KAMPALA, Uganda – (AA) President Yoweri Museveni has criticized Ugandan police for using old methods to investigate the murders of Muslim imams in the country.
Delivering his State of the Nation address on Thursday in Kampala, Museveni said that new infrastructure had to be introduced to improve normal police investigation methods, in order to tackle the growing problem involving the murder of a number of Muslim imams.
“Such infrastructure would, for instance, include CCTV cameras in major cities, starting with Kampala,” he told legislators and foreign dignitaries during his speech.
He expressed confidence that these criminals are easy to catch.
“The police are now using old methods: ‘who has seen him,’ then they go looking for who saw who, who saw the other one, this is how the police are working,” he said.
On Dec. 25, 2014, the country was shocked to hear of the killing of Sheikh Abdu Kadir Muwaya, who was shot dead in his home at night in eastern Uganda. Muwaya was the head of the Shia Muslim Community in Uganda.
Four days later, another Muslim scholar, Sheikh Mustapha Bahiga, was gunned down by unknown assailants while on his way to the mosque to pray evening prayers.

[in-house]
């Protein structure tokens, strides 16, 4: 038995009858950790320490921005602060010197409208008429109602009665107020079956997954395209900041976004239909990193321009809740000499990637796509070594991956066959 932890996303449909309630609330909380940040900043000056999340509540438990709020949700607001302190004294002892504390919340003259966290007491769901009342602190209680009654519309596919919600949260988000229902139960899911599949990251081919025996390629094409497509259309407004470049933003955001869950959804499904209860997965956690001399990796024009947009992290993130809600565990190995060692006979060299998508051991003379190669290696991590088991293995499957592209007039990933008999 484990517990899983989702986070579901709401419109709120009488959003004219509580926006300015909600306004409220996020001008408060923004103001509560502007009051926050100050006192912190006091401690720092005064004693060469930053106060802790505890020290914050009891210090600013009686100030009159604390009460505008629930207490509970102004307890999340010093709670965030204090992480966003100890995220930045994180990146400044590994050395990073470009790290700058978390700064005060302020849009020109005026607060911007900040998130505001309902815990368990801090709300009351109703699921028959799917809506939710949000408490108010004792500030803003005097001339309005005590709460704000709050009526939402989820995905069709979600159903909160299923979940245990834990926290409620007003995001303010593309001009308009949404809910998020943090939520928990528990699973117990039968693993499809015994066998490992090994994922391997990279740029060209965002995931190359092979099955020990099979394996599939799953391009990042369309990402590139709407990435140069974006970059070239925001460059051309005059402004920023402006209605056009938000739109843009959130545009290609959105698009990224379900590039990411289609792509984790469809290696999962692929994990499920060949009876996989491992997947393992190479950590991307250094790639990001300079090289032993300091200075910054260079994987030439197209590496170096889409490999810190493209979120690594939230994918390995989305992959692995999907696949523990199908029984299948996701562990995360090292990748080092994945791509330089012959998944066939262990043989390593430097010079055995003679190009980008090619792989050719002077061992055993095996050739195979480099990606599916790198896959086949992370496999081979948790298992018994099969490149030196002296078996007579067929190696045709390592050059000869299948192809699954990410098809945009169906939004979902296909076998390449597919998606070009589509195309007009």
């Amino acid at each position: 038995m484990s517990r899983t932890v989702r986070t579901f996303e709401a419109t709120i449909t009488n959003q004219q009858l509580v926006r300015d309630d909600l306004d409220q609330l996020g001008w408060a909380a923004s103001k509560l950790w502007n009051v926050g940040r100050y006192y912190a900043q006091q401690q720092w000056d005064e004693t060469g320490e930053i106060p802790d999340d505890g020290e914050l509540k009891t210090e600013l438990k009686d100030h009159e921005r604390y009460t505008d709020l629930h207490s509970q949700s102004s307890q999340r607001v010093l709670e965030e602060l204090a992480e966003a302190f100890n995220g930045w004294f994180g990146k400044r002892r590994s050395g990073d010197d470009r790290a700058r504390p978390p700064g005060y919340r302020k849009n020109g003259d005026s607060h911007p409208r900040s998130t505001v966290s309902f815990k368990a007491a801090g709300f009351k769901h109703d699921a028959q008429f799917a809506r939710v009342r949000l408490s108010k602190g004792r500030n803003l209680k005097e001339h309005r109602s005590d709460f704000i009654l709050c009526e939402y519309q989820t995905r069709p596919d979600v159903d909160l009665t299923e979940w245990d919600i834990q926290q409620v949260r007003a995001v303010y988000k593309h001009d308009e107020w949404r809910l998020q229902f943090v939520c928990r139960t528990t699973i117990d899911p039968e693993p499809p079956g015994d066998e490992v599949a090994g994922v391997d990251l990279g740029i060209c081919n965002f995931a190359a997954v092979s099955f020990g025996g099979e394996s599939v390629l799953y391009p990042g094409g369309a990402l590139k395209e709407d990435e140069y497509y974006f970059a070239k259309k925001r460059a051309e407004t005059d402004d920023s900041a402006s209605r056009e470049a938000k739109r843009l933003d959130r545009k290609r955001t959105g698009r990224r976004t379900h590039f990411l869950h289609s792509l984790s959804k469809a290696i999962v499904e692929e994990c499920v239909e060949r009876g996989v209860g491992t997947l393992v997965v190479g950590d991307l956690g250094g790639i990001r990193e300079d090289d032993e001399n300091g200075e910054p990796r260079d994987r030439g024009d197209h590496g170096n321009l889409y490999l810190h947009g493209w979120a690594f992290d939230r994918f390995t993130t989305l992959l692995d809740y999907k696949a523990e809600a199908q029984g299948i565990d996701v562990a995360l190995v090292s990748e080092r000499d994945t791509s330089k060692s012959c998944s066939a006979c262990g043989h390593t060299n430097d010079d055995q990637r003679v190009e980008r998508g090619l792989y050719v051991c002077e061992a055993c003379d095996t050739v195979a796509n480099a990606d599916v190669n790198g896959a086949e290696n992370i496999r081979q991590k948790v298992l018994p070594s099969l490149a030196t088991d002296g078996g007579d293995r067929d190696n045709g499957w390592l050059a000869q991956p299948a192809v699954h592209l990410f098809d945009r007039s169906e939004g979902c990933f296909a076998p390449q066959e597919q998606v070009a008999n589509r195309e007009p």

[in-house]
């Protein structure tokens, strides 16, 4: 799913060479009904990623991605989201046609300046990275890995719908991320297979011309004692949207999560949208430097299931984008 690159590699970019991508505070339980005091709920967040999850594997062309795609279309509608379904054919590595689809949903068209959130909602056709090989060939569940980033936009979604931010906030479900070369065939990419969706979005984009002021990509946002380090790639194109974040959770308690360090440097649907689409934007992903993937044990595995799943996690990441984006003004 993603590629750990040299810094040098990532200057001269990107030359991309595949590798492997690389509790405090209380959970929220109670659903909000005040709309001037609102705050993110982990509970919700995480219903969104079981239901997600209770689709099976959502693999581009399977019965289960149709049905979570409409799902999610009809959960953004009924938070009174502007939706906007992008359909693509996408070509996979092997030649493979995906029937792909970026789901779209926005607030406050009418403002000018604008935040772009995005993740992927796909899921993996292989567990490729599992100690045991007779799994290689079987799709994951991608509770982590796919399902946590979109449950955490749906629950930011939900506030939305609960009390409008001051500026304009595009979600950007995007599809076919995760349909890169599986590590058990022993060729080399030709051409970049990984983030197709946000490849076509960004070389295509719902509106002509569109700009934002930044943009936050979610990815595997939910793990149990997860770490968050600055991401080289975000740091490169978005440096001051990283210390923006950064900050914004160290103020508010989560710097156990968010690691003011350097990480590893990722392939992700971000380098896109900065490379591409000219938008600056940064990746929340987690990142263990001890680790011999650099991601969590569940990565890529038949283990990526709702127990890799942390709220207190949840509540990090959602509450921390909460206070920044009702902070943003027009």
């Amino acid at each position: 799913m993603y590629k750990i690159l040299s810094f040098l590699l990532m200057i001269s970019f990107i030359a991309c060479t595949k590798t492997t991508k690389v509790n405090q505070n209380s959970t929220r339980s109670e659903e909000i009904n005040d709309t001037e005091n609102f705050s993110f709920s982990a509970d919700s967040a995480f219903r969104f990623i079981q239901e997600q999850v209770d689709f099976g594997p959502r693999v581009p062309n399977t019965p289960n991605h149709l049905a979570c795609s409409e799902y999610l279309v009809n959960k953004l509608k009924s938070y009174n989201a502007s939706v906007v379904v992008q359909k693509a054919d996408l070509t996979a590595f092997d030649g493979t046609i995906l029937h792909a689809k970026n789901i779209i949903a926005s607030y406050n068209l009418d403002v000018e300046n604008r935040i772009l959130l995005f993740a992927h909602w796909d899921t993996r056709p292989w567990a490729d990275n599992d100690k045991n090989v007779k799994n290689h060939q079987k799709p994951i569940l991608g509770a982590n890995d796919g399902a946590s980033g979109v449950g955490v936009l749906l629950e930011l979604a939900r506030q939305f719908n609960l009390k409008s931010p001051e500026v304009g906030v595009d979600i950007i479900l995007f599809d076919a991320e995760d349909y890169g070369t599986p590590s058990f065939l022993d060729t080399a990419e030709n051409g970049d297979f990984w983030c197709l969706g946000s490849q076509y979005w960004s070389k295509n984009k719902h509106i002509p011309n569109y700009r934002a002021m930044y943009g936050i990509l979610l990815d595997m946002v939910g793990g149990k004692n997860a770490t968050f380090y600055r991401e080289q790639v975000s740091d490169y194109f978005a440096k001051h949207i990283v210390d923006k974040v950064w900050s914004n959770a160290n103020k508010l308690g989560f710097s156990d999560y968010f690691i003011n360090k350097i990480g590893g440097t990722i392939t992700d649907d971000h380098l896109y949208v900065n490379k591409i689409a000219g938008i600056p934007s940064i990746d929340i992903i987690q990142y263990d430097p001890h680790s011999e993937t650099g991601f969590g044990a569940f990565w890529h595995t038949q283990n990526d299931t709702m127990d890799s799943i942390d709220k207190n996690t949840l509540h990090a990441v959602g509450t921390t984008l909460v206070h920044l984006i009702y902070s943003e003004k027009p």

A third attempt on another leader, Sheikh Haruna Jjemba, failed after police officers, deployed to guard his home, exchanged fire with the assailants.
These killings brought the number of Muslims killed since 2012 to six.
Investigations into the murders, however, produced more questions than answers.
Police blamed the killings on Jamil Mukulu, leader of the Allied Democratic Forces, a Ugandan Muslim rebel group based in the Democratic Republic of Congo.
Mukulu is currently in court in Tanzania, as the Ugandan government pushes for his extradition to face charges of murder, terrorism and crimes against humanity in Uganda.
Fred Enanga, a police spokesman, spoke to Anadolu Agency and acknowledged the police’s shortcomings.
“We still carry out interrogations of witnesses and they play a big role in any investigation that we do,” he said. “The witness account is not enough because these days people can be coached and others have biases.”
Welcoming the president’s decision to invest in CCTV cameras, he said: “We have to go beyond speaking to witnesses and use technological expertise as well as scientific evidence to collaborate witness accounts.”
He pointed out, however, that using technology is still a challenge.
“The country is not digitalized yet to make it easy for us to use digital equipment, but we shall get there slowly,” he said.
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